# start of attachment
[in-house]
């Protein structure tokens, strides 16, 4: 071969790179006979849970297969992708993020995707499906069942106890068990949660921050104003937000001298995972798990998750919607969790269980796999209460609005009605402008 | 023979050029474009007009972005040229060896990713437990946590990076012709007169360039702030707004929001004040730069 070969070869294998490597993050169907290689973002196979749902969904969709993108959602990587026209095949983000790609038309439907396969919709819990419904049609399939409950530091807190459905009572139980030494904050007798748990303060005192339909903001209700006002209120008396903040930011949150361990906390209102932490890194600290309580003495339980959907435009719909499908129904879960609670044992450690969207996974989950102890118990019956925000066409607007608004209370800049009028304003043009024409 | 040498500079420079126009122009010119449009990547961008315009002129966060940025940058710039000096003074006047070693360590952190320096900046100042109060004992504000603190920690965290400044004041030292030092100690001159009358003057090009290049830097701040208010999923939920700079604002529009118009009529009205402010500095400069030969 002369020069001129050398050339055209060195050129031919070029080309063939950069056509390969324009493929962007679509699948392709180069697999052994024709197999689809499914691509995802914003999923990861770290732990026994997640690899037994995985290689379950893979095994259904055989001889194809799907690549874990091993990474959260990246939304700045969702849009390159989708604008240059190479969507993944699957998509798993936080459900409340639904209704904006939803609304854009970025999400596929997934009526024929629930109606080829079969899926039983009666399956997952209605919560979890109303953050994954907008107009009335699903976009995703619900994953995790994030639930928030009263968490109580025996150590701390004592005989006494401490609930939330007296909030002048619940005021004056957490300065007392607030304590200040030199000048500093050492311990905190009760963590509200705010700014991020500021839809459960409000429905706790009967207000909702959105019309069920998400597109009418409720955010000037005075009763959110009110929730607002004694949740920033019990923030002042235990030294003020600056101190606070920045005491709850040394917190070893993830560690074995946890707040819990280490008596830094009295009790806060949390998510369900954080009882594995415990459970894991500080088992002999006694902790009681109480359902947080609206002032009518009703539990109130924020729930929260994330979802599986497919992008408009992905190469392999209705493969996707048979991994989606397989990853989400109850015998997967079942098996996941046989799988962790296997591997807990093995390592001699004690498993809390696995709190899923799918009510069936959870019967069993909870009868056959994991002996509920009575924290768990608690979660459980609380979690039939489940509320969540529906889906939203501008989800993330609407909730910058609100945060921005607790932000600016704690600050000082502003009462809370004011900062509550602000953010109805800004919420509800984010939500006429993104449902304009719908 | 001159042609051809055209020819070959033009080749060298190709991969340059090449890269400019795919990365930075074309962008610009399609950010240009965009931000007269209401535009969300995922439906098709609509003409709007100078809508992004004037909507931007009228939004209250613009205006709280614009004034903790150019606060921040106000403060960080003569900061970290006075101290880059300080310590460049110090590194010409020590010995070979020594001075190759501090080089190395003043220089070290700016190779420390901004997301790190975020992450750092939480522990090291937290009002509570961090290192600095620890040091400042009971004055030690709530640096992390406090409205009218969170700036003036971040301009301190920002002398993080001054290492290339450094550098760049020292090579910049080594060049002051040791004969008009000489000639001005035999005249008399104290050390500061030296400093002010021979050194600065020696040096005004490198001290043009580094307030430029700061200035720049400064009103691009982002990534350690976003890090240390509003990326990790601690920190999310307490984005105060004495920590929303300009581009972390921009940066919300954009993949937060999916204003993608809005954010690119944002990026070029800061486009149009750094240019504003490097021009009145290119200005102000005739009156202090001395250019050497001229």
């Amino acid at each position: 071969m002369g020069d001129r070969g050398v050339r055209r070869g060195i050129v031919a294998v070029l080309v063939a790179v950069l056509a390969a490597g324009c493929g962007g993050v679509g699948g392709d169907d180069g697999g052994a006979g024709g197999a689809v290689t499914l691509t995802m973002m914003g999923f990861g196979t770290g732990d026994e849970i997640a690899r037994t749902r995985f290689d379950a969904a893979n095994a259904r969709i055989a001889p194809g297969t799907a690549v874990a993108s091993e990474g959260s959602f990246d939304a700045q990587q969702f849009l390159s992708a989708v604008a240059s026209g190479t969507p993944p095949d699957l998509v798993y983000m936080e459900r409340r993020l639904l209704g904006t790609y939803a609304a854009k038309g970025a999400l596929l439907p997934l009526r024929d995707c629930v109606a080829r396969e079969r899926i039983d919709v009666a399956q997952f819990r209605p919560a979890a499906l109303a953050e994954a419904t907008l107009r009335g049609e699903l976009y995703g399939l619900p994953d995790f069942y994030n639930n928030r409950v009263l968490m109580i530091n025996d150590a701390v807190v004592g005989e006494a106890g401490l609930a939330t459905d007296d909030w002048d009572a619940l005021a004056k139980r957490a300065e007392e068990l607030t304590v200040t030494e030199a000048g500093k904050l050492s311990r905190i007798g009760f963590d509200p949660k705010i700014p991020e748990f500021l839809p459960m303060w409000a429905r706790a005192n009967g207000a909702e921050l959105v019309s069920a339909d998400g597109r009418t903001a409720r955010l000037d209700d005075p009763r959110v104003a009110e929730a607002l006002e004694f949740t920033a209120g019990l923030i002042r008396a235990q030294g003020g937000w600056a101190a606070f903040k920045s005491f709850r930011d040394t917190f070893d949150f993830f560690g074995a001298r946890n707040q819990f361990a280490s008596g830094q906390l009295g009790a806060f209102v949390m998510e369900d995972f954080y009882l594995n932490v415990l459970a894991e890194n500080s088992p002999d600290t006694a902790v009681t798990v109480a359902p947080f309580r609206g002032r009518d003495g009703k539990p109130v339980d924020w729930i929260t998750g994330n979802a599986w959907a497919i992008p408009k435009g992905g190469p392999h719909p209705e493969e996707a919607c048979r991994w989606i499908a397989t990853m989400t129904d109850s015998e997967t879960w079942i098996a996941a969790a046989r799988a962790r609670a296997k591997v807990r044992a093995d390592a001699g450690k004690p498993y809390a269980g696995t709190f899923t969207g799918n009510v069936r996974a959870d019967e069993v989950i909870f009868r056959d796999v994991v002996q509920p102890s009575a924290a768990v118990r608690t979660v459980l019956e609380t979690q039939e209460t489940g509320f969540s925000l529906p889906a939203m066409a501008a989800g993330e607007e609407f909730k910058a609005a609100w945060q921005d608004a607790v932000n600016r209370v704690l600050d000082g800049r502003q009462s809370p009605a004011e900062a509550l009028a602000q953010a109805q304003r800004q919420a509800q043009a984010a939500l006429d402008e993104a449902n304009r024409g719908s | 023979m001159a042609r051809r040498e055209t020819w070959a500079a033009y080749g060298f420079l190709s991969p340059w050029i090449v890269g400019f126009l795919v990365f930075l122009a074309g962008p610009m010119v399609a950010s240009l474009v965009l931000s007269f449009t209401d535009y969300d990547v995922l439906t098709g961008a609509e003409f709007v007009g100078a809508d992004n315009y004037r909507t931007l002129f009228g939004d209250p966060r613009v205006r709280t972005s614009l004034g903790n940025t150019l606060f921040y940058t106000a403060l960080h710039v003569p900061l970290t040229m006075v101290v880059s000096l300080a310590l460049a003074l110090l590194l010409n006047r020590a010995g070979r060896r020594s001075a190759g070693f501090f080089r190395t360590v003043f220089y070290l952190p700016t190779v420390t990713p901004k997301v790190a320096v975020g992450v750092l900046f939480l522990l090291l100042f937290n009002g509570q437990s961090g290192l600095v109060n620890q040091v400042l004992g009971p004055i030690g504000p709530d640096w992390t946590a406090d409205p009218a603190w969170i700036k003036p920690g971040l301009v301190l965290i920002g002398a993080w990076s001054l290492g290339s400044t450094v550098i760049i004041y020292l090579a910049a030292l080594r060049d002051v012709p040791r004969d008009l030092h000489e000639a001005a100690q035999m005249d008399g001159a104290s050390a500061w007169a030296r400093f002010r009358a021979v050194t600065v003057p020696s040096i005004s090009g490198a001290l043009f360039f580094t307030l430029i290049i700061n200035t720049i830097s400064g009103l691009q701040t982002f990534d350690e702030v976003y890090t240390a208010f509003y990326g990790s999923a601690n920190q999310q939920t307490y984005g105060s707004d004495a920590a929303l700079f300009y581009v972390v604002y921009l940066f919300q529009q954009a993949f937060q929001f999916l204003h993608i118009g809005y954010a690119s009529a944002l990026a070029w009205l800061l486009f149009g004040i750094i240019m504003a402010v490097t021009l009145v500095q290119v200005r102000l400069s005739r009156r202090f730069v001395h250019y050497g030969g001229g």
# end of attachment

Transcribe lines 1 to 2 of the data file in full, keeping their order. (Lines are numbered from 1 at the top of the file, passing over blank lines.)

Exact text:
[in-house]
């Protein structure tokens, strides 16, 4: 071969790179006979849970297969992708993020995707499906069942106890068990949660921050104003937000001298995972798990998750919607969790269980796999209460609005009605402008 | 023979050029474009007009972005040229060896990713437990946590990076012709007169360039702030707004929001004040730069 070969070869294998490597993050169907290689973002196979749902969904969709993108959602990587026209095949983000790609038309439907396969919709819990419904049609399939409950530091807190459905009572139980030494904050007798748990303060005192339909903001209700006002209120008396903040930011949150361990906390209102932490890194600290309580003495339980959907435009719909499908129904879960609670044992450690969207996974989950102890118990019956925000066409607007608004209370800049009028304003043009024409 | 040498500079420079126009122009010119449009990547961008315009002129966060940025940058710039000096003074006047070693360590952190320096900046100042109060004992504000603190920690965290400044004041030292030092100690001159009358003057090009290049830097701040208010999923939920700079604002529009118009009529009205402010500095400069030969 002369020069001129050398050339055209060195050129031919070029080309063939950069056509390969324009493929962007679509699948392709180069697999052994024709197999689809499914691509995802914003999923990861770290732990026994997640690899037994995985290689379950893979095994259904055989001889194809799907690549874990091993990474959260990246939304700045969702849009390159989708604008240059190479969507993944699957998509798993936080459900409340639904209704904006939803609304854009970025999400596929997934009526024929629930109606080829079969899926039983009666399956997952209605919560979890109303953050994954907008107009009335699903976009995703619900994953995790994030639930928030009263968490109580025996150590701390004592005989006494401490609930939330007296909030002048619940005021004056957490300065007392607030304590200040030199000048500093050492311990905190009760963590509200705010700014991020500021839809459960409000429905706790009967207000909702959105019309069920998400597109009418409720955010000037005075009763959110009110929730607002004694949740920033019990923030002042235990030294003020600056101190606070920045005491709850040394917190070893993830560690074995946890707040819990280490008596830094009295009790806060949390998510369900954080009882594995415990459970894991500080088992002999006694902790009681109480359902947080609206002032009518009703539990109130924020729930929260994330979802599986497919992008408009992905190469392999209705493969996707048979991994989606397989990853989400109850015998997967079942098996996941046989799988962790296997591997807990093995390592001699004690498993809390696995709190899923799918009510069936959870019967069993909870009868056959994991002996509920009575924290768990608690979660459980609380979690039939489940509320969540529906889906939203501008989800993330609407909730910058609100945060921005607790932000600016704690600050000082502003009462809370004011900062509550602000953010109805800004919420509800984010939500006429993104449902304009719908 | 001159042609051809055209020819070959033009080749060298190709991969340059090449890269400019795919990365930075074309962008610009399609950010240009965009931000007269209401535009969300995922439906098709609509003409709007100078809508992004004037909507931007009228939004209250613009205006709280614009004034903790150019606060921040106000403060960080003569900061970290006075101290880059300080310590460049110090590194010409020590010995070979020594001075190759501090080089190395003043220089070290700016190779420390901004997301790190975020992450750092939480522990090291937290009002509570961090290192600095620890040091400042009971004055030690709530640096992390406090409205009218969170700036003036971040301009301190920002002398993080001054290492290339450094550098760049020292090579910049080594060049002051040791004969008009000489000639001005035999005249008399104290050390500061030296400093002010021979050194600065020696040096005004490198001290043009580094307030430029700061200035720049400064009103691009982002990534350690976003890090240390509003990326990790601690920190999310307490984005105060004495920590929303300009581009972390921009940066919300954009993949937060999916204003993608809005954010690119944002990026070029800061486009149009750094240019504003490097021009009145290119200005102000005739009156202090001395250019050497001229």